Number of Reviews: 1
Write a review
3 people found the following review helpful:
Review by Marqués da Caparica, July 4, 2018
Sakowska and Wojsa invite us to join Jogador – a Lisbon police detective – on one day of his work. Jogador is assigned to investigate the death of Tatiana Kurnikova – a renowned balley dancer, found dead in her luxurious home in one of Lisbon’s affluent neighbourhoods.
Written in first singular, the reader gets to follow the story through Jogador’s eyes and thoughts. Here, Sakowska ad Wojsa brilliantly use their extensive knowledge of the Portuguese mentality and behaviour to create a character that is by no doubt an epitome of being Portuguese.
The criminal storytelling is intriguing but lacks the mastery of the criminal genre. In fact, this work does not intend to be a criminal story. It compensates with a rich selection of references and a refreshing sense of humour (in many cases projected as auto-humour).
This auto-humour is especially effective, as it is used in the own words of Jogador – an intentionally stereotypical character. The common understanding that in the real world such a person would not apply auto-humour in this way introduces a welcome dimension of this fiction story for the reader, makes the work pleasant to follow and stimulates the reader’s imagination.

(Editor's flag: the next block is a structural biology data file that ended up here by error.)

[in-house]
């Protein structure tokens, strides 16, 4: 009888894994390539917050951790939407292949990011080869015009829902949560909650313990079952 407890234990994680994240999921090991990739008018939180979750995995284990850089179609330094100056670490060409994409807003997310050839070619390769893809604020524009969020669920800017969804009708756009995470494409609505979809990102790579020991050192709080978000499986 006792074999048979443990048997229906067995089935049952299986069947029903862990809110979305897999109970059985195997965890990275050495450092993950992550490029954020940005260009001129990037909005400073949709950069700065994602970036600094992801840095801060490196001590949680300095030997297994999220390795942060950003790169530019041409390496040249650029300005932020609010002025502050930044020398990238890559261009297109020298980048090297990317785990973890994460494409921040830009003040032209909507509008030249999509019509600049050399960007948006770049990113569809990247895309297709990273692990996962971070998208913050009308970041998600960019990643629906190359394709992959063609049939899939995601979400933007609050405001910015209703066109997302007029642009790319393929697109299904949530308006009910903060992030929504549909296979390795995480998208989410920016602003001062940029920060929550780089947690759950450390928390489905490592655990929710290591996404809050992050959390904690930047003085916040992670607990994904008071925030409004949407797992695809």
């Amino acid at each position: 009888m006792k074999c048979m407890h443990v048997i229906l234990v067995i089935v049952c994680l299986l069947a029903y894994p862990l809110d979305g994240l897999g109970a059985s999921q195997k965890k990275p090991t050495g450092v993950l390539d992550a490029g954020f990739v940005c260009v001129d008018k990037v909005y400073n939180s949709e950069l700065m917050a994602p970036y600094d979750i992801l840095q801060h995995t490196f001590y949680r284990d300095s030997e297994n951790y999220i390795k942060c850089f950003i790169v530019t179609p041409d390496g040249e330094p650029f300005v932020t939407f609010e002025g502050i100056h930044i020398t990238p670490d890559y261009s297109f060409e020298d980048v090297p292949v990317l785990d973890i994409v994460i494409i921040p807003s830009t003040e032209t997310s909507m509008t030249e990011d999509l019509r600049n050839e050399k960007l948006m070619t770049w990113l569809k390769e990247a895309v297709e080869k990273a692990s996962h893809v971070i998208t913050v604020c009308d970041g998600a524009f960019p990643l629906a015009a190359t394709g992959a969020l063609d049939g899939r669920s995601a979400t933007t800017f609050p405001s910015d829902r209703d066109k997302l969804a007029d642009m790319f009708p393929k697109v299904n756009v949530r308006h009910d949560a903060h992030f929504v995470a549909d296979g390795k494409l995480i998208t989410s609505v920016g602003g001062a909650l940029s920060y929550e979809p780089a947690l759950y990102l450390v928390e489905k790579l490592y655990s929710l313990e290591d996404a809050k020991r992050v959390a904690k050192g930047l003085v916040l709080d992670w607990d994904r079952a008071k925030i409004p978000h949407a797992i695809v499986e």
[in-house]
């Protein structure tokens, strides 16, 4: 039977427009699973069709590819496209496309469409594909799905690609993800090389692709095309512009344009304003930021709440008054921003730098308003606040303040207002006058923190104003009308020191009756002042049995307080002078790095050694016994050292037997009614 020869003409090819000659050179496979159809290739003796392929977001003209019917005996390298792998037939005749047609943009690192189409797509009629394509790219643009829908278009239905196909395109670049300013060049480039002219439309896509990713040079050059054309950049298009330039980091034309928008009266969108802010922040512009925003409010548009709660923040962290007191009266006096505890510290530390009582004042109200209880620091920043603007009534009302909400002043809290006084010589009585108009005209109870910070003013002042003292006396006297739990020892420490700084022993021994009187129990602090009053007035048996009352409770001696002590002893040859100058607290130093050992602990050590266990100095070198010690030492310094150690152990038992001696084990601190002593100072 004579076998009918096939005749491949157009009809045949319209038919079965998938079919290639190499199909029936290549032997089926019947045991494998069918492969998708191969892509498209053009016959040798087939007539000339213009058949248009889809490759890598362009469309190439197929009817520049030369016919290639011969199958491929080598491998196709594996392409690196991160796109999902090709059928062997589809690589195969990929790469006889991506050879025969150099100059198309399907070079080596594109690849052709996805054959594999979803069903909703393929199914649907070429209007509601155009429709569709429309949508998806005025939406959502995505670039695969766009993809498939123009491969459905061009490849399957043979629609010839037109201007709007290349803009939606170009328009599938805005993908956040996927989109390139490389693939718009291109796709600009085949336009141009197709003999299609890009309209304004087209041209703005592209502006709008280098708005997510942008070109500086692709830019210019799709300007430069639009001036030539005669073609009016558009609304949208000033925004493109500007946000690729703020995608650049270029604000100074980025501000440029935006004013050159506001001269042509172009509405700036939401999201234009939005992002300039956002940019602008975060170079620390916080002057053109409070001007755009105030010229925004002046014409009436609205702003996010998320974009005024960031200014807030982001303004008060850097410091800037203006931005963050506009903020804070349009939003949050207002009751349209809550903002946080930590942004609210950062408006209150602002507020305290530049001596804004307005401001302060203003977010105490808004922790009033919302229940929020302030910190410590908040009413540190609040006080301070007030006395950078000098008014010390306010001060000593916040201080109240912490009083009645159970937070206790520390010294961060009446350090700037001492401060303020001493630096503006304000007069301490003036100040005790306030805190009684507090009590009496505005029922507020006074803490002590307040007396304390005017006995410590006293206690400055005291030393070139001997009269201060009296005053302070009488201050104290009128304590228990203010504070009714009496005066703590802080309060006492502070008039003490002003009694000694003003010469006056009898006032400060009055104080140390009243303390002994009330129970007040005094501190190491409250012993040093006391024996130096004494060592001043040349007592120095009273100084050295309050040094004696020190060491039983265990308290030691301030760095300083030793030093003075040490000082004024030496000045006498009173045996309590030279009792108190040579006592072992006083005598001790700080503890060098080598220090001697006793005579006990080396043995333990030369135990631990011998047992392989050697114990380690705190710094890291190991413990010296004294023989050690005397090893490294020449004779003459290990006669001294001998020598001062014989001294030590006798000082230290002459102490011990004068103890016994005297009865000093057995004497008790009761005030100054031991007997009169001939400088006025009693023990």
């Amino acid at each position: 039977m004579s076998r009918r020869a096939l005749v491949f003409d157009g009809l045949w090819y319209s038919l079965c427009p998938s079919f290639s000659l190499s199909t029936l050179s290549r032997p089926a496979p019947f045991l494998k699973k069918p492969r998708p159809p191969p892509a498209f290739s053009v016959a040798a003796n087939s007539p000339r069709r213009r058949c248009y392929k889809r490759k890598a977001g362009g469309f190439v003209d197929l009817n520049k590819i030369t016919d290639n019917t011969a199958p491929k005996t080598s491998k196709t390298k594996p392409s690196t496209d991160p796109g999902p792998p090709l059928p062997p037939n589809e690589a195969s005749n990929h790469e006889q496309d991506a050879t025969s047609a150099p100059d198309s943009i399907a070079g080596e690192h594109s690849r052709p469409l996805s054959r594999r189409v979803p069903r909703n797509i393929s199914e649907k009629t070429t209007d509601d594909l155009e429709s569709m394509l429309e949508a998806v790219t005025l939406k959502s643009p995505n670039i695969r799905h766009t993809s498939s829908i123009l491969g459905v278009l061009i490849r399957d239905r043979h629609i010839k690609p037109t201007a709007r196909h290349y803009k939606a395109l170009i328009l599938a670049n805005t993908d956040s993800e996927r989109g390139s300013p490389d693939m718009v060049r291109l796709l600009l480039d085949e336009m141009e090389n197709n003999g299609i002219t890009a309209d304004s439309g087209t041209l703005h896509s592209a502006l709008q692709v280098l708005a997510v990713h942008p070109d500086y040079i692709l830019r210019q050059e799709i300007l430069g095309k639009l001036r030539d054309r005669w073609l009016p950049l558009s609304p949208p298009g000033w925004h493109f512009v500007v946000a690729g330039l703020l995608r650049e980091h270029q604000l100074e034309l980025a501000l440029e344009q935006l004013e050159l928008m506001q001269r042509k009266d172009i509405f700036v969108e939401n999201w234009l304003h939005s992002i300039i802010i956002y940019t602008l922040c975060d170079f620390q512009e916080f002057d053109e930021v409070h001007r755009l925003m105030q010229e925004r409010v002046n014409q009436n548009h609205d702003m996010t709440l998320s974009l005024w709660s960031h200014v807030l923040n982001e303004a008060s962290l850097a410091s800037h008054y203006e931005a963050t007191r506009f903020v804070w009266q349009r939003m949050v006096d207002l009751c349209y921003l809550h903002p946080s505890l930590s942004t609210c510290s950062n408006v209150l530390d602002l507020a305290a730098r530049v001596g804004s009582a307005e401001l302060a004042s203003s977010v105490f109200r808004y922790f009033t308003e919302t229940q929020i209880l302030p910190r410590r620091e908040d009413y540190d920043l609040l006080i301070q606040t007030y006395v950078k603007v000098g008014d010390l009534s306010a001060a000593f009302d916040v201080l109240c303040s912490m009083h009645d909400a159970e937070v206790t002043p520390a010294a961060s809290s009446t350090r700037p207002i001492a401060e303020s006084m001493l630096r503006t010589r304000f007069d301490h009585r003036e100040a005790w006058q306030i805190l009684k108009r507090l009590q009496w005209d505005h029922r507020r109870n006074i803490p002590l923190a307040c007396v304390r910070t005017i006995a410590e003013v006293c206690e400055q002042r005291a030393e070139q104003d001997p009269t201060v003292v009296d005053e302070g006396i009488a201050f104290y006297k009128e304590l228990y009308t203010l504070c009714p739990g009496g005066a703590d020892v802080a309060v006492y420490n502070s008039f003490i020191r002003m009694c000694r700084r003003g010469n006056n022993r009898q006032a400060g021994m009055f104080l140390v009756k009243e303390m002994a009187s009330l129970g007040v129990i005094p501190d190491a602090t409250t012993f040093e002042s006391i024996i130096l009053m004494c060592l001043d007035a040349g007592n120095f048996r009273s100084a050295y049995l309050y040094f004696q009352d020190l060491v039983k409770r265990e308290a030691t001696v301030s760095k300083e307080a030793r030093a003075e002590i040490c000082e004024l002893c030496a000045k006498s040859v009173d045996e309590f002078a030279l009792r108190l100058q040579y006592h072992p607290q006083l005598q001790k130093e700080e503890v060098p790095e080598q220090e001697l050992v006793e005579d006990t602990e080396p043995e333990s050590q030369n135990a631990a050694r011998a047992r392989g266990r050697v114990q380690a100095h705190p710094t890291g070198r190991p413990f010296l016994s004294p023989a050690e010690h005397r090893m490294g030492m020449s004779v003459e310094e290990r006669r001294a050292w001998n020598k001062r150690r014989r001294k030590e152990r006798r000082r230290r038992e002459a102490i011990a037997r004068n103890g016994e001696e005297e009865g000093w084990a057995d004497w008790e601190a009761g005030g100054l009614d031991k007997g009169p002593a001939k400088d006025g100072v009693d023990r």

The story briefly enters into unexpected territories and societal issues – mafia, immigration, inequality (Jogador can’t think of affording a house looking at Principe Real).
Sakowska and Wojsa, knowing the city well, easily play with the stereotypes, thus introducing an unfamiliar to Lisbon reader to the reality of 21st century Portugal. There is even a sushi-obsession case. This way, the city becomes an active character in this story. The Portuguese language also plays a central role in the work, including a fine selection of anecdotes and expressions.
Overall, this work is highly recommended to those who would like a one-shot advanced course in Portuguese culture and language, presented in an untraditional but highly effective way. Make yourself a coffee that better not be a café queimado, and enjoy this intriguing interactive fiction, born in a fine collaboration between Sakowska and Wojsa.